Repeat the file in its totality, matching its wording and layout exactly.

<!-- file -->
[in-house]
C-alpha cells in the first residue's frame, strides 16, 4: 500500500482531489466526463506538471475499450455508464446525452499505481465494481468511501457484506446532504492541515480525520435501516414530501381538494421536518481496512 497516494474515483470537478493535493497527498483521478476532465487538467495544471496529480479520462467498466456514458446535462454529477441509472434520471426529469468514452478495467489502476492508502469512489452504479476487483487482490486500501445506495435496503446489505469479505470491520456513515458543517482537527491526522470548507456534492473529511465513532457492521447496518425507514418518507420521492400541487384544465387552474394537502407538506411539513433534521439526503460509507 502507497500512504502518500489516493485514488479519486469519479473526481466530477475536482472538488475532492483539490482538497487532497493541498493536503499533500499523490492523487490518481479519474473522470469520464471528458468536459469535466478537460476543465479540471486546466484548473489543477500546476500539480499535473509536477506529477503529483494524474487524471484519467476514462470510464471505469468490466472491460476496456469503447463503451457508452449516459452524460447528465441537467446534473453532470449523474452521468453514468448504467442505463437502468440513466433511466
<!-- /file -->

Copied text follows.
[in-house]
C-alpha cells in the first residue's frame, strides 16, 4: 500500500482531489466526463506538471475499450455508464446525452499505481465494481468511501457484506446532504492541515480525520435501516414530501381538494421536518481496512 497516494474515483470537478493535493497527498483521478476532465487538467495544471496529480479520462467498466456514458446535462454529477441509472434520471426529469468514452478495467489502476492508502469512489452504479476487483487482490486500501445506495435496503446489505469479505470491520456513515458543517482537527491526522470548507456534492473529511465513532457492521447496518425507514418518507420521492400541487384544465387552474394537502407538506411539513433534521439526503460509507 502507497500512504502518500489516493485514488479519486469519479473526481466530477475536482472538488475532492483539490482538497487532497493541498493536503499533500499523490492523487490518481479519474473522470469520464471528458468536459469535466478537460476543465479540471486546466484548473489543477500546476500539480499535473509536477506529477503529483494524474487524471484519467476514462470510464471505469468490466472491460476496456469503447463503451457508452449516459452524460447528465441537467446534473453532470449523474452521468453514468448504467442505463437502468440513466433511466